Friday, November 04, 2005

Hidden Historics

With the century-plus age of many of our neighborhoods, followed by demolition and new construction in some places, it is not uncommon to find historic buildings interwoven in our modern urban fabric. A good example is the Clemens house on Cass in North City.

There are many others. If you drive the area near Powell Hall, sandwiched between surface parking lots are individual homes that were built in the 19th century. Another place you see scattered historic buildings surrounded by many vacant lots and some new construction is around the Scott Joplin House.

Many of these buildings are in places where so much of the original historic material has been lost, that the area is no longer eligible for historic district status. And if the buildings themselves don't have any culturally historic significance, they aren't eligible for individual listing on the National Register.

So what about them? Should they be prioritized for preservation, or should our preservation resources be targeted into more intact historic areas?

4 comments:

Anonymous said...

The Clemens house is eligible for individual listing due to who once lived there. Other scattered sites of older unique vernacular architecture are more difficult.

Anonymous said...

If someone wanted to rehab a historic building in an area that has suffered demolition to the point of no longer qualifying as a historic district, I don't understand why the individual buildings remaining shouldn't be eligible for historic tax credits, regardless of their culturally historic significance.

By declaring them ineligible for historic tax credits, it seems like we are writing them off from much hope of ever being rehabbed.

An 1870s building not eligible for historic rehabilitation tax credits just because the buildings around it have all been demolished? Why should that really matter?

Even if it's only one building, if a building provides a glimpse back into a neighborhood's historic roots, isn't it worth preserving?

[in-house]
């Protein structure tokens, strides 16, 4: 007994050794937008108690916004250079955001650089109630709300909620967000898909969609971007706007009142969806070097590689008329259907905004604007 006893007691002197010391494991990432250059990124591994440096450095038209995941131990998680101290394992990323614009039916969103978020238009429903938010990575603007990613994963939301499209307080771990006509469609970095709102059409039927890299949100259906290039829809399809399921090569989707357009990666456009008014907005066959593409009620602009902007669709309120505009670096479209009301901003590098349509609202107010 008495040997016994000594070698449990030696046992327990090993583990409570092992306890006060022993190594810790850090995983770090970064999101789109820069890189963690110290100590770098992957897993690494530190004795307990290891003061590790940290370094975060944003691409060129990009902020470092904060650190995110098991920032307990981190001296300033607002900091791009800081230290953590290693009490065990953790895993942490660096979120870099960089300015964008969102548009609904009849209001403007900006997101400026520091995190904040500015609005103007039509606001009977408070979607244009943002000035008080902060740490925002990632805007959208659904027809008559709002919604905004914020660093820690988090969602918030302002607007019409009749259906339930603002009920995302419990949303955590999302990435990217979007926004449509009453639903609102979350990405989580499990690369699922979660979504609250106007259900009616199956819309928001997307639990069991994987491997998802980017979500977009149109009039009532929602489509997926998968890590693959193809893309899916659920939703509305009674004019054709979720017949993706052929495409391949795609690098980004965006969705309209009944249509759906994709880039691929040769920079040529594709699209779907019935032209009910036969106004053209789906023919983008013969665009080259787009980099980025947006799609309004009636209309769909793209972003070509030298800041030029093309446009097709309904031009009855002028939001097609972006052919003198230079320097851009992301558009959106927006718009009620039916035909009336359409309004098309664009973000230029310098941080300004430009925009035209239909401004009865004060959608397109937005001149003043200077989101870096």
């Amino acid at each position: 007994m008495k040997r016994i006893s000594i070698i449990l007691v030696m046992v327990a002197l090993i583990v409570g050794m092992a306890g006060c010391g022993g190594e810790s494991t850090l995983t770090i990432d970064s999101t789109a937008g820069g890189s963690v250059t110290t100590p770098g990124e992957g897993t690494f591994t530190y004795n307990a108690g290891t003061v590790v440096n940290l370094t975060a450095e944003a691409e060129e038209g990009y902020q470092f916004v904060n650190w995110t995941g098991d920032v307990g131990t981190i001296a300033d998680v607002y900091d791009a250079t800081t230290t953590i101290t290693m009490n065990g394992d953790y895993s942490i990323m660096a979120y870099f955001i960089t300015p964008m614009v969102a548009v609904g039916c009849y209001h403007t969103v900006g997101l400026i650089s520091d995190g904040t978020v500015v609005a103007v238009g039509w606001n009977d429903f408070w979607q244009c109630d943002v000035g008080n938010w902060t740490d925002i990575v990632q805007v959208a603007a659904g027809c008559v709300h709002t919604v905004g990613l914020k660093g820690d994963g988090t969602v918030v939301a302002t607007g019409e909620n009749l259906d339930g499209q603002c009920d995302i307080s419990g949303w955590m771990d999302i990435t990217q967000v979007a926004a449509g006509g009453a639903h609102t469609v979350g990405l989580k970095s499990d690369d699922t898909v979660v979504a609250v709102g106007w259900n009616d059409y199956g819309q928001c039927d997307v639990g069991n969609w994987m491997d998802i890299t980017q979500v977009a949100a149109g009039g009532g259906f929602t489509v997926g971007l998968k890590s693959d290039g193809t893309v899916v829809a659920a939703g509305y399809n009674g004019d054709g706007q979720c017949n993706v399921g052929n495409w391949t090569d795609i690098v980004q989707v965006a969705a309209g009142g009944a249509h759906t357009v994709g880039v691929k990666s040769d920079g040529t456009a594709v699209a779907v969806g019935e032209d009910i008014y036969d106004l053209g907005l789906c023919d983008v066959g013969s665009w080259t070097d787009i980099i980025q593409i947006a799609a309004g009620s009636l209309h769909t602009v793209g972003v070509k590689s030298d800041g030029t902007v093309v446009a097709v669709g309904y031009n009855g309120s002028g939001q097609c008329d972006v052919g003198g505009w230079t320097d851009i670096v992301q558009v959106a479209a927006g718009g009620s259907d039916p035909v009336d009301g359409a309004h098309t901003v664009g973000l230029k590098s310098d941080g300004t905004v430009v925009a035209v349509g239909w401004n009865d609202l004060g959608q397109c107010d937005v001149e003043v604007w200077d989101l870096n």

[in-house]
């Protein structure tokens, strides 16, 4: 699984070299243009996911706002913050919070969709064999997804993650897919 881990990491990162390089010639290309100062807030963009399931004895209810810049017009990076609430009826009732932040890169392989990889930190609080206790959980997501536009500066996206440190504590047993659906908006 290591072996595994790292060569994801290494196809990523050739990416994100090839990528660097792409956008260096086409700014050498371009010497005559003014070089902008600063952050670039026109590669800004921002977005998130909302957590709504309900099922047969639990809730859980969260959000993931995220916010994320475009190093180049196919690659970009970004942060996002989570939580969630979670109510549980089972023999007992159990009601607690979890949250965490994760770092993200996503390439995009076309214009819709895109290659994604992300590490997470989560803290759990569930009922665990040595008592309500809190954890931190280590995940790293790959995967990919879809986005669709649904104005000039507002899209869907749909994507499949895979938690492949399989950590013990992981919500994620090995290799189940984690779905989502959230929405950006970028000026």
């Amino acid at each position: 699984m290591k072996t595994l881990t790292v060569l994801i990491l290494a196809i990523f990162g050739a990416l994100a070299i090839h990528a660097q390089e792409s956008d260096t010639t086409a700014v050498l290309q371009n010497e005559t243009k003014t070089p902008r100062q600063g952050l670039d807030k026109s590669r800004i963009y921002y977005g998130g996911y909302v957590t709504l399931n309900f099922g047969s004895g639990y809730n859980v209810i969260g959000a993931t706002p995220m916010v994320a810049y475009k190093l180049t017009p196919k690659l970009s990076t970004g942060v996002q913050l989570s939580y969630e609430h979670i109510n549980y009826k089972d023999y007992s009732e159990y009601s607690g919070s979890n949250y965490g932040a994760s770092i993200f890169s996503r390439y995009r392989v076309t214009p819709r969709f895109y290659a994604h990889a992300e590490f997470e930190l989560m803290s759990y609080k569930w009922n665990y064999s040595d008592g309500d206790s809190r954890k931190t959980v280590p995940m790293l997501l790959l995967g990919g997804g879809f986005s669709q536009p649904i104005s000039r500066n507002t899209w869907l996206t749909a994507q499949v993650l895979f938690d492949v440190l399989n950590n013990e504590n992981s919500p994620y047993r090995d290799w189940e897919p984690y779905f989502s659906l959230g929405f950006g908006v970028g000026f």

Think of the Campbell House.

Susan said...

I think a lot of those buildings are eligible. Being the last remaining building in a neighborhood often does make the building eligible for listing. The context may be gone, but there are other factors determining the eligibility of a building. The problem is who pays for the nomination? Alderman are much more likely to use block grant money to pay for entire districts to be listed. If it is one building it is up to the owner to write or pay for the nomination. Which isn't something average people are willing to do themselves or can afford to pay someone to do.

Michael Allen said...

We need to preserve both intact areas and the "last building on the block." As Susan points out, buildings that have lost significant parts of their historic architectural context become more worthy of preserving, due to the fact that these buildings are the last places where there are traces of that context. Stabilizing intact historic areas should be a huge priority, of course, but buildings that stand alone are as vulnerable as those that don't. Look at the high demolition rates in dense, largely-intact Hyde Park and de-densified Old North St. Louis and you'll see that the buildings fall at pretty much the same rate no matter how many neighbors they have. Urbanists need to be on both fronts.